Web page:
As R turns 25 years old this year, I thought it would only be appropriate to thank the creators of R, Ross Ihaka and Robert Gentleman, as well as the R global community for changing my life. I started learning R in 2014 because I was tired at how SAS had become like a curmudgeon old monopoly rather than a true innovator. But I guess that is what happens to companies with a first mover advantage; they get complacent and feel invincible.

Freedom, yes freedom, that is what R gave me. The freedom to model, analyze, and visualize all types of data to include geographical, wih a lightweight program that is supported by thousands of R users and programmers. The freedom of not being dependent on one company for my own career success. It was hard to learn R, but anyone who fights for there freedom knows that it is worth the sacrifice. R really didn’t catch on with me until I started DataCamp. Within 6 months I dropped SAS and I have conducted all my statistical work in R ever since. My independence day was the summer of 2016; I have never looked back.

R is so amazing that I am writing this blog in R from my RStudio IDE. I created this website with the blogdown package, created by Yihui Xie, et al, at Rstudio. I learned about blogdown at the Rstudio 2018 conference at the end of January and had my blog built by the end of February. I have so long wanted to do this but I had never had the time to learn web development in html, and wordpress is so not reproducible. Thank you to both. In addition to websites, you can build just about anything from reproducible reports in Word, pdf, html slideshows, powerpoint, and Excel reports, to journals and books. I no longer deliver PowerPoint slides to my clients because they are time consuming and short lived. My favorite delivery method is html documents because, with R and Rnotebooks, I can deliver dynamic self-serving graphs and tables. When combinged with GitHub pages, you just deliverd results to your clients that are available on their laptop, phone, or tablet from where ever they need to be. No more fumbling through emails to pull up those results, just bookmark one link and results are available 24/7. Yes, this can be done on Enterprise GitHub as well.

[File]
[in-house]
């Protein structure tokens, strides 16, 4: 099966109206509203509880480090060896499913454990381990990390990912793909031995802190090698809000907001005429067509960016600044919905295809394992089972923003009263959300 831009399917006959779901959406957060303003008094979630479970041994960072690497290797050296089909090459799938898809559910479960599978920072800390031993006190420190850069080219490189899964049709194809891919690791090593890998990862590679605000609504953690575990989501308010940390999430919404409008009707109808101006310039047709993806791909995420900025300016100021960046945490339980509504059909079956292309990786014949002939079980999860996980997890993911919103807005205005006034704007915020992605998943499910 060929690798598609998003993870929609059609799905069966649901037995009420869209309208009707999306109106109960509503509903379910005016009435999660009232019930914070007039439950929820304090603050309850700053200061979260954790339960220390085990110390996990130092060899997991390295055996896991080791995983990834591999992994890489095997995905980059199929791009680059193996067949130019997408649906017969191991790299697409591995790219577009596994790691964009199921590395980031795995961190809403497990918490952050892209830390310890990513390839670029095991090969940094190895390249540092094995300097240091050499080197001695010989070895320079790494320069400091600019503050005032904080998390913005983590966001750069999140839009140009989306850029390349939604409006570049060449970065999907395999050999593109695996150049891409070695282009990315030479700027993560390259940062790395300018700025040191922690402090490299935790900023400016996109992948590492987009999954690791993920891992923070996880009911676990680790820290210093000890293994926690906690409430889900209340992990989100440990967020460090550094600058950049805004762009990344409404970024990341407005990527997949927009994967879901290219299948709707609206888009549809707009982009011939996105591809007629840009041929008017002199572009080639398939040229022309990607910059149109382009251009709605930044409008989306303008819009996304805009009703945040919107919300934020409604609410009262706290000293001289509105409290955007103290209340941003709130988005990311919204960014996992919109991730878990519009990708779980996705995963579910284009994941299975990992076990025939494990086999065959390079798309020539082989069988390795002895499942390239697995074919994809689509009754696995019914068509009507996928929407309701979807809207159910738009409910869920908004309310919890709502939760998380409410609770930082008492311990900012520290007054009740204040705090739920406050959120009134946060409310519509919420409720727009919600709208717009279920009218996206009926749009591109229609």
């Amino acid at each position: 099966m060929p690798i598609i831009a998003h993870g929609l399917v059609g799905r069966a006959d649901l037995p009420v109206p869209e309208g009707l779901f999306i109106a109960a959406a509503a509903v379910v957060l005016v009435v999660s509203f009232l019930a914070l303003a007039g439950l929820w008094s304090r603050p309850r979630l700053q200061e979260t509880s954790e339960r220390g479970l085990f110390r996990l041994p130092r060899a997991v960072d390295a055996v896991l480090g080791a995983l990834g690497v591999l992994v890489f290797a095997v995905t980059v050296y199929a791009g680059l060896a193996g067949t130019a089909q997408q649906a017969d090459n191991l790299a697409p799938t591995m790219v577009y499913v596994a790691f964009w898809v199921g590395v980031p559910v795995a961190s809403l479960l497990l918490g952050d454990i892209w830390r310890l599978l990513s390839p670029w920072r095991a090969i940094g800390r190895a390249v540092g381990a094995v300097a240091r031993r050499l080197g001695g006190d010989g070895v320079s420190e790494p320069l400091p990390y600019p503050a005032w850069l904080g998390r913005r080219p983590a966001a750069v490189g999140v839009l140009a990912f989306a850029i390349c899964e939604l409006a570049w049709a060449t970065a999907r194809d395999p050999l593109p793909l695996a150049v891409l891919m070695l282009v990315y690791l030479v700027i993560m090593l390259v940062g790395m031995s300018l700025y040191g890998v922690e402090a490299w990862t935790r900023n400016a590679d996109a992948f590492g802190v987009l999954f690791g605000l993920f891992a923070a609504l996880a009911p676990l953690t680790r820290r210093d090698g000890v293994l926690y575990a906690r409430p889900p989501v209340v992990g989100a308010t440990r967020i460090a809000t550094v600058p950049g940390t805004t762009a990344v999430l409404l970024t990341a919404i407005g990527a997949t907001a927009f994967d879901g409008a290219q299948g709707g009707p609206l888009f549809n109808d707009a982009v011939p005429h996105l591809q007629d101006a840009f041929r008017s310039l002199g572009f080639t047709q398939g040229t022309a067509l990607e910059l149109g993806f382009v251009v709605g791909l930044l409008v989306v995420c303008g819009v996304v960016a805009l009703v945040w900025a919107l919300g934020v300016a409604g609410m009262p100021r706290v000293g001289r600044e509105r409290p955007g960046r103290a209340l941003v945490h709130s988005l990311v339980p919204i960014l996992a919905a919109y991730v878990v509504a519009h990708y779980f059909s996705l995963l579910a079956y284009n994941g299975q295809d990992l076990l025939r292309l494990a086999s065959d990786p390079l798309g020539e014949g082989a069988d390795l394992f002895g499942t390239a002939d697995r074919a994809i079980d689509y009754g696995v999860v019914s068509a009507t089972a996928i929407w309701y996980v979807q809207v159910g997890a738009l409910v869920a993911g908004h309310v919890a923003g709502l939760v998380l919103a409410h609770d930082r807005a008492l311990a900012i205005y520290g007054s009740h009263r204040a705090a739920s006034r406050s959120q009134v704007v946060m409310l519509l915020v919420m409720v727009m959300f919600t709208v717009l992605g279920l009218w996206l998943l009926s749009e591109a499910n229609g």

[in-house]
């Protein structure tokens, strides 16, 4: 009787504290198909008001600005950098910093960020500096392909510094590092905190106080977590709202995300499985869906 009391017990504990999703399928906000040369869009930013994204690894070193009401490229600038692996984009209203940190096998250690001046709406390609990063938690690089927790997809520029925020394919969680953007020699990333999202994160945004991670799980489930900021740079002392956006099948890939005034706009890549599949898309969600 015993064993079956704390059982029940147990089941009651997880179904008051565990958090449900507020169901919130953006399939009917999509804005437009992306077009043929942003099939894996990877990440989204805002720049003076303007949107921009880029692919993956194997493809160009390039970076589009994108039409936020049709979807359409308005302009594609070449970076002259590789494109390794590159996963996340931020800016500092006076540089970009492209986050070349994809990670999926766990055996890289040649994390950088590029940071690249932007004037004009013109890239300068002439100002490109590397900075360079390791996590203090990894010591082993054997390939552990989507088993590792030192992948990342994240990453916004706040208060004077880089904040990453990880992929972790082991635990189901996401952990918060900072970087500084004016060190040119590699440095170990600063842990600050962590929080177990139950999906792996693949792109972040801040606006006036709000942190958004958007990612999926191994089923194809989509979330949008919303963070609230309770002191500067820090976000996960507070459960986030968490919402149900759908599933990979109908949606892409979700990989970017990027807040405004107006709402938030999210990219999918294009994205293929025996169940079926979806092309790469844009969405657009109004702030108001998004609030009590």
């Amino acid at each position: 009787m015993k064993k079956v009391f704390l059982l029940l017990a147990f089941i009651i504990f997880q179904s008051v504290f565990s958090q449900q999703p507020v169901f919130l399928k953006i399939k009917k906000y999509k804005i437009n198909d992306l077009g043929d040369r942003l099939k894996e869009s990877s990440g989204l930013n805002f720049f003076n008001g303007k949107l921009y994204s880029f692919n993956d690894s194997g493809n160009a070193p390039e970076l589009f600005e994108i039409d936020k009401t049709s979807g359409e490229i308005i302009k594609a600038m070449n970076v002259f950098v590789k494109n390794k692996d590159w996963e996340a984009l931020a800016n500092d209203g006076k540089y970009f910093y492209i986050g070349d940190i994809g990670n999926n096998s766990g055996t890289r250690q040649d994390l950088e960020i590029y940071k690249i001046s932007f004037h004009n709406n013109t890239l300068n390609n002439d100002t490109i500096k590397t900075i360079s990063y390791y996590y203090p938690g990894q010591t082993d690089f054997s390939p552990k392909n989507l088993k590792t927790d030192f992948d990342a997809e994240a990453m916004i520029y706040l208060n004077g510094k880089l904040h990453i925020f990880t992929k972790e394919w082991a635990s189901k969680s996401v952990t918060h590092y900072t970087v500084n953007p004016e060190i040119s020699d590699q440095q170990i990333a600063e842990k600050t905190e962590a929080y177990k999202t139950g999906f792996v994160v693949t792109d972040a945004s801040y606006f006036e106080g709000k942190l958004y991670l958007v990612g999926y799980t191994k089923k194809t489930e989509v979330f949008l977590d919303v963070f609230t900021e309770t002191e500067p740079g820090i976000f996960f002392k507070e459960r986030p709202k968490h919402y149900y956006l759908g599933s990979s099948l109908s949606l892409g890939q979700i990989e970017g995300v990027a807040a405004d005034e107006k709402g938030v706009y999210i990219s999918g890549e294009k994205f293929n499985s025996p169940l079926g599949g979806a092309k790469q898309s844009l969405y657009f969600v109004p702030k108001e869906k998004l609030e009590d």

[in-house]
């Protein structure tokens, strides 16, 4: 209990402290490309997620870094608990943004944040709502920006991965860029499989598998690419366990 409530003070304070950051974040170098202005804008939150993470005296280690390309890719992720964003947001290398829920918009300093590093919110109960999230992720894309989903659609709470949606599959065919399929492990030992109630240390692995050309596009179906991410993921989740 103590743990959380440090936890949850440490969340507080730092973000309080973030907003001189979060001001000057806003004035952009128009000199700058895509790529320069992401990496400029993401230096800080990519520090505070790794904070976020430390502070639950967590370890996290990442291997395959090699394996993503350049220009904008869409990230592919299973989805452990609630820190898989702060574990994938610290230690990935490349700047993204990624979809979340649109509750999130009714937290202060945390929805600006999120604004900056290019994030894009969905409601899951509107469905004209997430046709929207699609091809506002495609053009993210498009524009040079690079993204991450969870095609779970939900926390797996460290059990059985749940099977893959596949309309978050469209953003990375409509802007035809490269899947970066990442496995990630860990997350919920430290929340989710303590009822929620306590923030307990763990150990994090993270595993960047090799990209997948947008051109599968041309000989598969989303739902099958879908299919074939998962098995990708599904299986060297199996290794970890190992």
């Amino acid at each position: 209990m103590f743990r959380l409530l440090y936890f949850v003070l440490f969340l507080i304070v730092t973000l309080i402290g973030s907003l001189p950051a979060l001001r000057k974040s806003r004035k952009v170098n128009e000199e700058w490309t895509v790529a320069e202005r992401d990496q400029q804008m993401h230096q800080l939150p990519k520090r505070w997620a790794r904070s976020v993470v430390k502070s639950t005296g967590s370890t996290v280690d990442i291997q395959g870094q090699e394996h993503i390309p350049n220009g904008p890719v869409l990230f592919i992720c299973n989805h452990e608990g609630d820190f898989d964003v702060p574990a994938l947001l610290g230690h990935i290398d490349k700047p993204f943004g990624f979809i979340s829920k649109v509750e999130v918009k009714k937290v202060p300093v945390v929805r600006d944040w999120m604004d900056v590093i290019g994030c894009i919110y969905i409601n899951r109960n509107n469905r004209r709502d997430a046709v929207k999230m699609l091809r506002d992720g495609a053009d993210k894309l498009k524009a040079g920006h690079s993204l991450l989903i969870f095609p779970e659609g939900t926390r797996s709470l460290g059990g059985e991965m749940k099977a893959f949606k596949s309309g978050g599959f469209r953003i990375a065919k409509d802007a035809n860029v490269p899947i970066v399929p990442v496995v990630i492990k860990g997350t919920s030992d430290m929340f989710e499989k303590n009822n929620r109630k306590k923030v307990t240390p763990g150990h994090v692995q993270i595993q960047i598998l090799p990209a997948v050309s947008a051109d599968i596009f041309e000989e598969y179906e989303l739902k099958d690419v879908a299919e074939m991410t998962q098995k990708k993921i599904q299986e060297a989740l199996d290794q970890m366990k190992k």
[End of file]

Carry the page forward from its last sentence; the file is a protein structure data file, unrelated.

To all of those who have thought about learning R, I highly recommend that you do whatever it takes to learn it. Not only SAS users, but SSPS users and especially MS Excel users. The beauty and ease of data visualizations with ggplot2 alone is worth never opening MS Excel ever again, not to mention that you can easily analyze data in the hundreds of millions of rows on your laptop. Those learning R today have an amazing advantage and that is that they can leverage all of tidyverse created and contributed by Hadley Wickham, et al. This means no longer learning the nuts and bolts of R to became efficient and create valuable content. With just dplyr and ggplot2 you can basically do everything that Excel can do, but better with more choices and control. Its like going from black and white silent films to seeing 3D movies. And finally, it is reproducible. You know what I am talking about if you’ve been given an Excel spreadsheet with several dozens tabs and asked to update it. Ridiculous, and a big waste of time.

So to all the R users out there lets say thank you to R and the R community by supporting Hadley Wickham’s celebration of 25 years of R by contributing to his cause here. Thank you R, all the members of Rstudio, DataCamp and the rest of the R community for changing my life; there no words to express my gratitude.